The opinion of the court was delivered by: JONES
This is an action to enforce an award of the Railroad Adjustment Board, Fourth Division.
Plaintiff in this action was employed by defendant as a business car steward. Plaintiff was not a union member nor was he covered by the terms of any collective bargaining agreement. During a trip on February 11, 1945, plaintiff and Vice President Day of the defendant engaged in a brief altercation. On February 15, 1945, plaintiff made an oral report of the incident to the person who was in charge of the business car stewards and the incident apparently was closed. Some eight months later, in October of 1945, plaintiff was requested to furnish a written statement concerning the incident which plaintiff refused to do either because his recollection was hazy or because he feared the consequences of such a statement. At any rate plaintiff was discharged because of his refusal to submit a written statement.
Plaintiff then took his grievance to the National Railroad Adjustment Board, Fourth Division, asking that the Board reinstate him and award him back pay. On May 21, 1947, the Fourth Division in Award No. 376 sustained plaintiff in his claim for reinstatement but denied his claim for back wages because no notice of this claim was given to defendant prior to the hearing.
Defendant did not rehire plaintiff although plaintiff presented himself at defendant's office ready and able to perform his previous work. This action was instituted on October 7, 1947, in accordance with Section 153(p) of Title 45, United States Code Annotated.
The Adjustment Board has no authority to make a reinstatement order on the facts presented by this case, although it is true that it has been held that an individual not a union member can bring his grievances before the Adjustment Board. Patterson v. Chicago & E.I.R. Co., D.C., 50 F.Supp. 334; Washington Terminal Co. v. Boswell, 75 U.S.App.D.C. 1, 124 F.2d 235 at page 240. The Boswell holding is merely dictum and in the Patterson case the non-union plaintiff who was covered in some manner not clear by the seniority rules of the railroad was discharged in violation of those rules. In this case it is clear from the evidence that plaintiff is not covered by any rules regarding discharge. The Fourth Division states that the discharge was in violation of standard railroad rules, but no such rules govern the contract of employment between the plaintiff and defendant, and the Fourth Division apparently was giving plaintiff the benefit of collective bargaining contracts with unions of which plaintiff was not a member.
Since there are no rules governing the hiring and discharge of plaintiff, defendant could discharge him with or without cause unless some section of the Railway Labor Act specifically provides otherwise. There is no section in the Act which takes away defendant's right to hire and discharge its employees. To the contrary, the decided cases hold that such right has not been abrogated by the Act. Texas and N.O.R. Co. v. Brotherhood of Railway Clerks, 281 U.S. 548, 50 S. Ct. 427, 74 L. Ed. 1034. Furthermore, the Act itself does not seem to be directed toward disputes over hiring or discharge but rather was meant to encourage unionization of the railroads and the promotion of collective bargaining contracts, and to this end the Adjustment Board was given the power to make awards only in disputes arising out of such contracts. Sec. 152. The Board may order reinstatement only to the extent that the right to discharge has been surrendered by the carriers through collective bargaining contracts with the Union. It has no other power in respect to reinstatement. It may be, if plaintiff could show that some agreement between himself and the defendant had been made concerning causes for his discharge, Section 151 would have some effect and give the Board the power to make the disputed order. But since it is clear that no agreement was made which in any way limited the defendant's right to discharge plaintiff, the general purposes of the Act found in Section 151, without something else appearing in the Act, cannot give the Board power to limit the defendant's right to discharge its employees. It should be noted that the above discussion relates to the defendant's right to discharge with or without cause. The Board found that the discharge of plaintiff was without cause, and while it has no effect on the decision of this case, it should be pointed out that plaintiff's refusal to submit a written statement of the incident was insubordination and in itself just cause for discharge. In any event, the Board in this case is attempting to make an order which under the Act it has no authority to make.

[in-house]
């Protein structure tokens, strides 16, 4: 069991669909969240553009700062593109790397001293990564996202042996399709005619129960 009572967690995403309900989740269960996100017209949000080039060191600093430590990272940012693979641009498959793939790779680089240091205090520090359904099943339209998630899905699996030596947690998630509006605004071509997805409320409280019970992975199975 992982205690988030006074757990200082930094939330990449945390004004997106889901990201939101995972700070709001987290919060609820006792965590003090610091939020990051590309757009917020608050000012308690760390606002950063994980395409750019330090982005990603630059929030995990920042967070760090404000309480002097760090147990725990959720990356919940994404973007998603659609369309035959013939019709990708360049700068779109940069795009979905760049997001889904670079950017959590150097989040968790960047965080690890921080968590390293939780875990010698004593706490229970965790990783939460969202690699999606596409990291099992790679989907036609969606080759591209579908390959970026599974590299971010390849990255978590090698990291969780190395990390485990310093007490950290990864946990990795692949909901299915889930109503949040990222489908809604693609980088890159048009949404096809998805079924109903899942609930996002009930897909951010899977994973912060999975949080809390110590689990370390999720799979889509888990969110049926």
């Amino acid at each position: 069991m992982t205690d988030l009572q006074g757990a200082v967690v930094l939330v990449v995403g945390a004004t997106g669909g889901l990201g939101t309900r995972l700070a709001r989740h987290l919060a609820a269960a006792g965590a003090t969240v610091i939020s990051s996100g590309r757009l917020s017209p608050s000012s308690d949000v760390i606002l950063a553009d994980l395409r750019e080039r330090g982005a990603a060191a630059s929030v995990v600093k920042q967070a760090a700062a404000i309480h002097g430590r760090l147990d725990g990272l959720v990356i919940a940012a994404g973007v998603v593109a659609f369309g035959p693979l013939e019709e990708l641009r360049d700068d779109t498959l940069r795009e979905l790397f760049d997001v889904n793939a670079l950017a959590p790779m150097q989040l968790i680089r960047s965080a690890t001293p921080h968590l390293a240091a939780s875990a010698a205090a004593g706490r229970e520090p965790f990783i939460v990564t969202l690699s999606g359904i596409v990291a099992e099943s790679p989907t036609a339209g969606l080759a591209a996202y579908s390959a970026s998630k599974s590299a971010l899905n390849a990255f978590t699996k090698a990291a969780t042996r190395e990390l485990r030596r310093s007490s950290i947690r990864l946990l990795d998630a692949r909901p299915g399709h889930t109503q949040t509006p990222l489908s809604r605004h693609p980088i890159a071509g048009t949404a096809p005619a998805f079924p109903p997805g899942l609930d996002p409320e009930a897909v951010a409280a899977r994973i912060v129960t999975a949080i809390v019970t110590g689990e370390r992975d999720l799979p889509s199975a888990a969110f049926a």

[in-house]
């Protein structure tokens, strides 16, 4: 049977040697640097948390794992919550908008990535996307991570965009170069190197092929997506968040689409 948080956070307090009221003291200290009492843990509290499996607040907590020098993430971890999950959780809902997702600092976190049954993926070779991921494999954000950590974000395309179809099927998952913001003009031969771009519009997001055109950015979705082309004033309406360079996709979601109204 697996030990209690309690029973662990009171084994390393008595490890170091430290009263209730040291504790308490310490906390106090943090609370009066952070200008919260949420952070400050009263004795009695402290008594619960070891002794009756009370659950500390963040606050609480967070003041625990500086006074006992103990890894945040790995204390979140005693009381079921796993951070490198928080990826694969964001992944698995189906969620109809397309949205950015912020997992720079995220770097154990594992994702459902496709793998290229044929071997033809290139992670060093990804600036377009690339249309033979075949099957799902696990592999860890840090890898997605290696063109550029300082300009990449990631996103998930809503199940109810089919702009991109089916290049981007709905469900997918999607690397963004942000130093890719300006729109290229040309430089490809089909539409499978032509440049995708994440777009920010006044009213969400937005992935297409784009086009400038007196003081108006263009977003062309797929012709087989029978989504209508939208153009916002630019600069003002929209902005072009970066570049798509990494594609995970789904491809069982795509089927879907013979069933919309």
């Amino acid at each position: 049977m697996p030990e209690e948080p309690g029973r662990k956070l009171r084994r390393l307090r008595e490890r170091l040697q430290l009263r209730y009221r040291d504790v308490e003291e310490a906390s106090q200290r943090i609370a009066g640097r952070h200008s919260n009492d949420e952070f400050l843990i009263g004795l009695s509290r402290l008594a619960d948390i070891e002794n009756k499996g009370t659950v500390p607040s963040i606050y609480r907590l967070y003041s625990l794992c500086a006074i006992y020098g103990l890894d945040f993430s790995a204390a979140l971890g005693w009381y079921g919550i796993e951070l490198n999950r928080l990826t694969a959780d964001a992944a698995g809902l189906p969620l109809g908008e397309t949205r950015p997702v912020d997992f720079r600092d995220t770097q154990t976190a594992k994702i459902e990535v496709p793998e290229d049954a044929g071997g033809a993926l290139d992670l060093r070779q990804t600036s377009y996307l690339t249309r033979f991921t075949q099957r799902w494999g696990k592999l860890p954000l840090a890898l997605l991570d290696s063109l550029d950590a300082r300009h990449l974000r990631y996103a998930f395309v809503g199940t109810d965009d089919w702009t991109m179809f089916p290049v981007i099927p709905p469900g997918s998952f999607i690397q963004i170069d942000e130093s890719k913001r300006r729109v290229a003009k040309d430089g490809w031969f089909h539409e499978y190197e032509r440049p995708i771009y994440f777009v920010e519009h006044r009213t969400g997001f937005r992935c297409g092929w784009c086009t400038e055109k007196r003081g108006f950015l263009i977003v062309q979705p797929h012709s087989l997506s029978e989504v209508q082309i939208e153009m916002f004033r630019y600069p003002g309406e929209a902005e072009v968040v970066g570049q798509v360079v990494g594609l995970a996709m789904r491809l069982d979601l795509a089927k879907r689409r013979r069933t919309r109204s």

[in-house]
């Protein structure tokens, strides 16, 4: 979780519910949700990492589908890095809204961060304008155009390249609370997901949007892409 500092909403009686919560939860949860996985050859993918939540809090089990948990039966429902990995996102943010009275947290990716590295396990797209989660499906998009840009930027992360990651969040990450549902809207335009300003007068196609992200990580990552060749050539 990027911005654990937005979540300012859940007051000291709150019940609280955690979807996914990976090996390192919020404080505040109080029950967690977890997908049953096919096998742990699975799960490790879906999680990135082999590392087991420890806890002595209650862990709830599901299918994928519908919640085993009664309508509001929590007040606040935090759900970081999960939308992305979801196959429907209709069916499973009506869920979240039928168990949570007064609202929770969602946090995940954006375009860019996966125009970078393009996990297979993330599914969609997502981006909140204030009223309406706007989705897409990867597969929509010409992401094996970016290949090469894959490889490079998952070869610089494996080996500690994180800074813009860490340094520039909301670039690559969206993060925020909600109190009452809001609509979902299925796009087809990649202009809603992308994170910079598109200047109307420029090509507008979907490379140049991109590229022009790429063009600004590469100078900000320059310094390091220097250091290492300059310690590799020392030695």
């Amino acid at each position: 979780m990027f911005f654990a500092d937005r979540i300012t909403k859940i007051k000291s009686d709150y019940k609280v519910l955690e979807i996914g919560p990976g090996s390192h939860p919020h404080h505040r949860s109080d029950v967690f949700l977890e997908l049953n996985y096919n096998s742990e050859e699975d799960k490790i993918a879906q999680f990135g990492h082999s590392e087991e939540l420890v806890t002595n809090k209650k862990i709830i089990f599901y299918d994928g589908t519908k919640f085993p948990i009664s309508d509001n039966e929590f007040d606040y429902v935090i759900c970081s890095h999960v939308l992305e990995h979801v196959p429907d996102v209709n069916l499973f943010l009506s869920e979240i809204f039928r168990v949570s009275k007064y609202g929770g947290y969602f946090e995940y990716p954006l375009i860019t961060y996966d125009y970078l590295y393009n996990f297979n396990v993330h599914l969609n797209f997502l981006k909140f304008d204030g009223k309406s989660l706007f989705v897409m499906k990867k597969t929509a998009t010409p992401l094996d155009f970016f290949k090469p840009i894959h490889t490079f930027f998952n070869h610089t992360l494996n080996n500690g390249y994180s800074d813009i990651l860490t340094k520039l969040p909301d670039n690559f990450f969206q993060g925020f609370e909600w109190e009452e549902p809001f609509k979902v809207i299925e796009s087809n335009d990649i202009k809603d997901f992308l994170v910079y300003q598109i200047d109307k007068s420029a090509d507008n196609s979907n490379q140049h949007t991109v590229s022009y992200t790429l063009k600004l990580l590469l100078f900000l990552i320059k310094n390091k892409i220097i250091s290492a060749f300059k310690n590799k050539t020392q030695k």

Although not in any sense determinative of the questions here, the Court has received the impression that the Board itself had little confidence in its order. Perhaps there was good reason for denying plaintiff's claim to back wages, but it seems to me that the failure to award back wages justified the inference of an implied admission that plaintiff's case was weak and that back wages were not awarded in the hope that the defendant would comply with the order of reinstatement.
Judgment may be entered for the defendant.
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